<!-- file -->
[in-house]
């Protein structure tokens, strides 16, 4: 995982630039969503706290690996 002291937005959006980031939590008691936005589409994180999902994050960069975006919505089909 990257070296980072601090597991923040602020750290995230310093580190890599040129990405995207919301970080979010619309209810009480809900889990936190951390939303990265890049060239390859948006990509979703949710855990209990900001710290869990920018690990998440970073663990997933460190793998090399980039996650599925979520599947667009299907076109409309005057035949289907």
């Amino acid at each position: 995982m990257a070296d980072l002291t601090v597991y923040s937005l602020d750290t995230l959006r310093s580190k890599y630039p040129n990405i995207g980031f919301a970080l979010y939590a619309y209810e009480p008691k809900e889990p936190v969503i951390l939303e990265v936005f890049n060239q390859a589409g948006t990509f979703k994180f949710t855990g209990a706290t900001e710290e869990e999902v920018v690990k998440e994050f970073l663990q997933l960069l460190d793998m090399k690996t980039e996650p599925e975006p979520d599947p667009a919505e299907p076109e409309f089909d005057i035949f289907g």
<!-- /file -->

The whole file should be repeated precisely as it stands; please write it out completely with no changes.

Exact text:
[in-house]
């Protein structure tokens, strides 16, 4: 995982630039969503706290690996 002291937005959006980031939590008691936005589409994180999902994050960069975006919505089909 990257070296980072601090597991923040602020750290995230310093580190890599040129990405995207919301970080979010619309209810009480809900889990936190951390939303990265890049060239390859948006990509979703949710855990209990900001710290869990920018690990998440970073663990997933460190793998090399980039996650599925979520599947667009299907076109409309005057035949289907």
């Amino acid at each position: 995982m990257a070296d980072l002291t601090v597991y923040s937005l602020d750290t995230l959006r310093s580190k890599y630039p040129n990405i995207g980031f919301a970080l979010y939590a619309y209810e009480p008691k809900e889990p936190v969503i951390l939303e990265v936005f890049n060239q390859a589409g948006t990509f979703k994180f949710t855990g209990a706290t900001e710290e869990e999902v920018v690990k998440e994050f970073l663990q997933l960069l460190d793998m090399k690996t980039e996650p599925e975006p979520d599947p667009a919505e299907p076109e409309f089909d005057i035949f289907g």